Longrange Hunting Course
Last year, Pete from Onward Hunting got in touch to tell me about some guys he was hosting from the Crosshairs Longrange Hunting School. This was a longrange hunting course being hosted by himself and Hamish.
Since 1999 Mike Perkins has been holding these courses – with classes being held in Idaho, Utah, Texas, North Dakota, California, Arizona and of course, New Zealand.
I did a bit of research online, liked what I saw and worked with Pete to help a bit with promoting this event – making people aware of it and organising some of the 09’ers to get down there.
Held in the hunting grounds in Whanganui, a road trip down (with some awesome conversation that I really should have recorded) and we were there!
Mike Perkins has been involved in training rifle shooter for the last 35 years; he served as a police sniper on Swat Teams for 27 years and has been a master sniper instructor for the past 20 years. The man knows his stuff. He’s also patient and has a wicked sense, of quiet humour.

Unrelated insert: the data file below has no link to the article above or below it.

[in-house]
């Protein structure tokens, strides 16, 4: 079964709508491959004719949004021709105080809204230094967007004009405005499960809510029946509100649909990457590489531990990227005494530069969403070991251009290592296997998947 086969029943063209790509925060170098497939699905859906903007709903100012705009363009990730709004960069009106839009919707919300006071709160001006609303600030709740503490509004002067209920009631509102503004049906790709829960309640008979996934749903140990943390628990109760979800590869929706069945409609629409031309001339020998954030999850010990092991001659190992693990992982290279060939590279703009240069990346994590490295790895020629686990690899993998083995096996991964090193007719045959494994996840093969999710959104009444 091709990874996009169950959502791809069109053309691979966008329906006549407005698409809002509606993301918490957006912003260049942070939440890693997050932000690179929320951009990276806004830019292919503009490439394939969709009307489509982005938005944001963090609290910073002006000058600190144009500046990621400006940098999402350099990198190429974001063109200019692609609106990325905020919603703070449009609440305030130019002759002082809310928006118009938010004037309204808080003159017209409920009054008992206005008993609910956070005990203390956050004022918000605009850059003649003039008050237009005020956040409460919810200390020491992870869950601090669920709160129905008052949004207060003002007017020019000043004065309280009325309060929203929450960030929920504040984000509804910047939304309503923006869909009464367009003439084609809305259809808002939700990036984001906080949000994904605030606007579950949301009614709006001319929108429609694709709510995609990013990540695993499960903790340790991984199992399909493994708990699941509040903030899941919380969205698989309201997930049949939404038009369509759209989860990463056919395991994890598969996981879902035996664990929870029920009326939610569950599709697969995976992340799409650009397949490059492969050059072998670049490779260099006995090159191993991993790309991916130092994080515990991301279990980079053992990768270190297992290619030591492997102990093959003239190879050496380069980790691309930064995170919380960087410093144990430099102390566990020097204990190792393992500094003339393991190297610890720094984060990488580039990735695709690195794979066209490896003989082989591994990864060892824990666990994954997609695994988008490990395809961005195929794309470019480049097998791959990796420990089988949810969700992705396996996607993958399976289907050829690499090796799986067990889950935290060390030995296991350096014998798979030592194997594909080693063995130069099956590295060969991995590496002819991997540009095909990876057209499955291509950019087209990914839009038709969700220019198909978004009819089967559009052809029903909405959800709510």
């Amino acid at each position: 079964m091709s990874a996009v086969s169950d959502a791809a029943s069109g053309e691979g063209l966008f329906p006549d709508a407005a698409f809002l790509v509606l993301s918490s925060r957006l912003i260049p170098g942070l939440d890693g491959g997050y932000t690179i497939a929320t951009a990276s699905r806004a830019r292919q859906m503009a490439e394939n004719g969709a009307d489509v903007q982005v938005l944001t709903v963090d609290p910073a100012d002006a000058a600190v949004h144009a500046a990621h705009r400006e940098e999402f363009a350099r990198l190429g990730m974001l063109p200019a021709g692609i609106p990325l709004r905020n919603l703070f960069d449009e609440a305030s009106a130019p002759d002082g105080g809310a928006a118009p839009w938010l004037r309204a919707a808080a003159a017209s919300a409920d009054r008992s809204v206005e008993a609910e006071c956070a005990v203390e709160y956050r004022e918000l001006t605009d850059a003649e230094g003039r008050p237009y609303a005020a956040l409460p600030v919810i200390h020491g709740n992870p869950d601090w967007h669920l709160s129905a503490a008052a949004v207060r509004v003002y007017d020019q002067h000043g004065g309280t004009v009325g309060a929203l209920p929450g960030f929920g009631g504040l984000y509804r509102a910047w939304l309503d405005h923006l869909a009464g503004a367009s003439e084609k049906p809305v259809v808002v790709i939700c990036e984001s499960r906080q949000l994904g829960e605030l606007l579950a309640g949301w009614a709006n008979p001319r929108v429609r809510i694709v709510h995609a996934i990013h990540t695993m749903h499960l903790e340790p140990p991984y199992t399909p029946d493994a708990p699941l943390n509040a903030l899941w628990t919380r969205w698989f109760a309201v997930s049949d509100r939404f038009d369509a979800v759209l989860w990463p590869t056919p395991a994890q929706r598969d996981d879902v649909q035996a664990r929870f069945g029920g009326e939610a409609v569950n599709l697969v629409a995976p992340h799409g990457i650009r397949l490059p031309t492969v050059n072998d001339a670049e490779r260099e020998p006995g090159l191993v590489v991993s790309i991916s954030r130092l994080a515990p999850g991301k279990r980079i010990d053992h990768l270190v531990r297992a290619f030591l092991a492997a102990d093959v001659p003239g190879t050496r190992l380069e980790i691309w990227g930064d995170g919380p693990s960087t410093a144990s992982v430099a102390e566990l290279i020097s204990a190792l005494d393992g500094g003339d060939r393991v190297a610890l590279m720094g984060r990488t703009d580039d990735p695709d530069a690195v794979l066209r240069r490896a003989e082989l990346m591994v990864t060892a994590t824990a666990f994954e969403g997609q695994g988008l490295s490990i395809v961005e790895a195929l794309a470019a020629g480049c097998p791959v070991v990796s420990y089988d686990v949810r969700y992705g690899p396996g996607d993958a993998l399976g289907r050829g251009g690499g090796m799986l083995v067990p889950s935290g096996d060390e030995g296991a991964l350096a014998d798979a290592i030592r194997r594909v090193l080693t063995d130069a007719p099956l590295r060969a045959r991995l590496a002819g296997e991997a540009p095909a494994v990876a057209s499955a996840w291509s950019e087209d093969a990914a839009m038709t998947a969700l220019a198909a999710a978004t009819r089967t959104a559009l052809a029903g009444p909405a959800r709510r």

Dennis VanAcher has been helping Mike, having previously been a student, Dennis, also one of the guys behind TacPac (which you can pick up over on the Gearlocker).
Both are also hunting guides, taking clients out to practise what they teach.
These guys have taught plenty of people the fundamentals of long range shooting. Their teaching style is relaxed and practical and intercut with plenty of personal anecdotes and knowledge. This is a proper longrange hunting course.
Theory and Practical
The first night involved a quick zero confirmation and then some classroom theory.